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Meet Dr. Elizabeth Congdon, optometrist

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Dr. Elizabeth Congdon, an optometrist with BayCare Clinic Eye Specialists, poses with her family.

As a teenager, Elizabeth Congdon had a clear vision about her future.

“I knew in high school that I wanted to be an optometrist,” Congdon says. “I know that’s really young to know … but when you go through it for so many years, you’re like, ‘I can totally do this. I can make a difference.’”

Congdon kept her career plan in sight. Her interest in optometry grew with every visit to the eye doctor. She wanted to “help other kids,” she says.

Today, she’s an optometrist with BayCare Clinic Eye Specialists.

“You can make a big difference in a child’s life,” Congdon says. “Especially if you catch some of these conditions that can only be fixed when they’re young … you’re fixing their sight for the rest of their life.”

Pediatric eye conditions include but are not limited to: Vision problems, strabismus (misaligned or crossed eyes), amblyopia (lazy eye), pediatric cataracts and pediatric glaucoma.

Congdon joined BayCare Clinic in 2016. She treats adult and pediatric patients in Green Bay.

She earned her undergraduate degree at Western Michigan University in Kalamazoo, Michigan. Shortly after, she worked for an optometry practice. It’s where she first laid eyes on her future husband, Andrew.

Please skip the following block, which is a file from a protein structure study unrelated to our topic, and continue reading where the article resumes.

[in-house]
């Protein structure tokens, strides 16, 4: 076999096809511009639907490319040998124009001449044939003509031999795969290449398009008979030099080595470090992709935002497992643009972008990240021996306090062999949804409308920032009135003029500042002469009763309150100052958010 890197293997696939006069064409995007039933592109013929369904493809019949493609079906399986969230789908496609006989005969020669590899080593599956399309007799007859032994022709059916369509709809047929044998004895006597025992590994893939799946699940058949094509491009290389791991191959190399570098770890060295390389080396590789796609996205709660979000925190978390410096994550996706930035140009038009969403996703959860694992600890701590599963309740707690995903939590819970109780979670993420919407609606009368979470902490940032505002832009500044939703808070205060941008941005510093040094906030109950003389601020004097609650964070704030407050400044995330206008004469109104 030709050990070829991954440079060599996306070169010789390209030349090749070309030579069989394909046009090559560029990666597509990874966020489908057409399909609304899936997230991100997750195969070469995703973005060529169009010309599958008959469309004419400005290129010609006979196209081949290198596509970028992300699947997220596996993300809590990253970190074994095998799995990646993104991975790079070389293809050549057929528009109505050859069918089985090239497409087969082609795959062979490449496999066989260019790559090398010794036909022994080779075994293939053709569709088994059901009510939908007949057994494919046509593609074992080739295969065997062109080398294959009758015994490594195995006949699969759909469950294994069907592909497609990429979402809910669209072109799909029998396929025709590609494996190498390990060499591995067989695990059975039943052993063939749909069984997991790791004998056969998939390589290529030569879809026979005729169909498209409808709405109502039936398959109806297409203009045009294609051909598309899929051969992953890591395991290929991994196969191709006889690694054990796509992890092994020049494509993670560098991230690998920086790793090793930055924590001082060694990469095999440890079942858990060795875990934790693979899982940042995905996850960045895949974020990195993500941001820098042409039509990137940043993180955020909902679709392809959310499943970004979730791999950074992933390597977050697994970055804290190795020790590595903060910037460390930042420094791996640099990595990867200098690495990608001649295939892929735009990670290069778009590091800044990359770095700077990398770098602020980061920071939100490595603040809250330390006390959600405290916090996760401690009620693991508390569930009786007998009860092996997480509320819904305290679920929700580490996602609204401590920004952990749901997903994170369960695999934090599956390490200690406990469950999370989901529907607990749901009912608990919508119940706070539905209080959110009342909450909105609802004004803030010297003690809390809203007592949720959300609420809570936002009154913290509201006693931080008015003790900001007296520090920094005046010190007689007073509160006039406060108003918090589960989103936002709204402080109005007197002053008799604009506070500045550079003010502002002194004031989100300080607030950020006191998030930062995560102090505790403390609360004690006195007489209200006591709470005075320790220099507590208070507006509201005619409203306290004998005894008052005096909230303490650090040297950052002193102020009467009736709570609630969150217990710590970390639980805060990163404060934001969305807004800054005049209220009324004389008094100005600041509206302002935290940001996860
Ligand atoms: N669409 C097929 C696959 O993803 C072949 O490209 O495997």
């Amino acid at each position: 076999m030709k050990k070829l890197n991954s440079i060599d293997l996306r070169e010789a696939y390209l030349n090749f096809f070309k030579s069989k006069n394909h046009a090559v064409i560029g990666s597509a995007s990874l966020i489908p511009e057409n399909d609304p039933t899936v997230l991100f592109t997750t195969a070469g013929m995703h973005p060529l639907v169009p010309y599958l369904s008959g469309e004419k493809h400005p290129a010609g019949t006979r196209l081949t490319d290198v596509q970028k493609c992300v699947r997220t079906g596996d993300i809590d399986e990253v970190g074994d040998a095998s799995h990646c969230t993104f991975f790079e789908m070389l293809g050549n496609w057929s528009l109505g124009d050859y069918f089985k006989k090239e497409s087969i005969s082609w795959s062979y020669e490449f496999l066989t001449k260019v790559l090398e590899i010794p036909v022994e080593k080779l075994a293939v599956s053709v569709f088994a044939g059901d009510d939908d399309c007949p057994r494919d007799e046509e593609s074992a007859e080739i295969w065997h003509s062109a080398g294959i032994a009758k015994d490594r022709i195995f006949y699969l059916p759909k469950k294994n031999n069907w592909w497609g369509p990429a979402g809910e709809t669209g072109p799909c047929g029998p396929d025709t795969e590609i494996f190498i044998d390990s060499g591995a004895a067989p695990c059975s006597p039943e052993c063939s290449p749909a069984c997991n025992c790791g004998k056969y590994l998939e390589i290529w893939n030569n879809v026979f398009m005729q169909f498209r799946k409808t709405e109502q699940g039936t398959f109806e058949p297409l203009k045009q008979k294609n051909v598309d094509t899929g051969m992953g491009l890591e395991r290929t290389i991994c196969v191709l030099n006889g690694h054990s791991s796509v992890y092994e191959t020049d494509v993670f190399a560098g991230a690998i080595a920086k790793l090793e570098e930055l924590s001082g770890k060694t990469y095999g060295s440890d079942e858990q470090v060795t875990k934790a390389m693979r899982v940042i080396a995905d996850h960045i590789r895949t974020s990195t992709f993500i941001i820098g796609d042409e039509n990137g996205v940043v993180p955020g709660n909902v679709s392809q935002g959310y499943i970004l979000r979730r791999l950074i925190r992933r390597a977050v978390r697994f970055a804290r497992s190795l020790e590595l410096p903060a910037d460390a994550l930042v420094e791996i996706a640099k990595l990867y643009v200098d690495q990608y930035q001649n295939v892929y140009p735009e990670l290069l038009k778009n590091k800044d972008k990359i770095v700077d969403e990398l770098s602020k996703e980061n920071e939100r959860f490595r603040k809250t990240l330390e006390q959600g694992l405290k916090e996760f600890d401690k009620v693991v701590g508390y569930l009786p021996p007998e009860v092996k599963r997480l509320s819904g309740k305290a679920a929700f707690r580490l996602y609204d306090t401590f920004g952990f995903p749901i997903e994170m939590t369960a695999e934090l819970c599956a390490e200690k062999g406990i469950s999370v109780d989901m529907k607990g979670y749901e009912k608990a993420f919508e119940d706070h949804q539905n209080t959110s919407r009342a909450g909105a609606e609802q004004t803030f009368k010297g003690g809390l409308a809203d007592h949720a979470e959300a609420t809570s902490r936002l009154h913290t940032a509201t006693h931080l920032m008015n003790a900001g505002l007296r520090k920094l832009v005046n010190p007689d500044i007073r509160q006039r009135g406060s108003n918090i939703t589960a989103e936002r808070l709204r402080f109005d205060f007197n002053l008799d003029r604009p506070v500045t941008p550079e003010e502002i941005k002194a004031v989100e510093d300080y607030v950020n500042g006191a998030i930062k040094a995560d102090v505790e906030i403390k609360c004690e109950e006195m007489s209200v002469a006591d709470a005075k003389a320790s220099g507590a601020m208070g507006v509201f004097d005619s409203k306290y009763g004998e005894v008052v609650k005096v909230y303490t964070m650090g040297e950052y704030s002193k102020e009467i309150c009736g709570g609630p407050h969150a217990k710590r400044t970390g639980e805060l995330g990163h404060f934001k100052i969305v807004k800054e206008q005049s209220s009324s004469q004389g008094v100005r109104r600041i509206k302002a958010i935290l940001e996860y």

“He also worked at the practice, but he was a year ahead of me in school. We started dating before I even got into optometry school. Then we actually got married my fourth year of optometry school.”

Congdon and her husband graduated from the Illinois College of Optometry in Chicago, Illinois.

She completed part of her externship at Loyola Medical Center, where she worked with Dr. Eileen Gable, an optometrist who treated pediatric patients. Gable would influence Congdon’s interest in pediatric optometry.

“She had such a big impact on me” Congdon says. “She mainly worked with pediatrics … kind of what I do now. It’s cool that I almost became the woman that I idolized.”

As a mom with two young children, Congdon understands “how nerve-wracking it can be for kids to come to the eye doctor.” That’s why she helps her patients feel comfortable when they see her for clinic visits.

“I’m not a scary person. I’m a person like everyone else. I don’t want them to be scared when they come to the eye doctor and I don’t want kids to be scared. I want it to be fun.”

When Congdon isn’t treating patients, she enjoys spending time outdoors with family, camping and riding on the family’s pontoon boat.

Published: Friday, August 6, 2021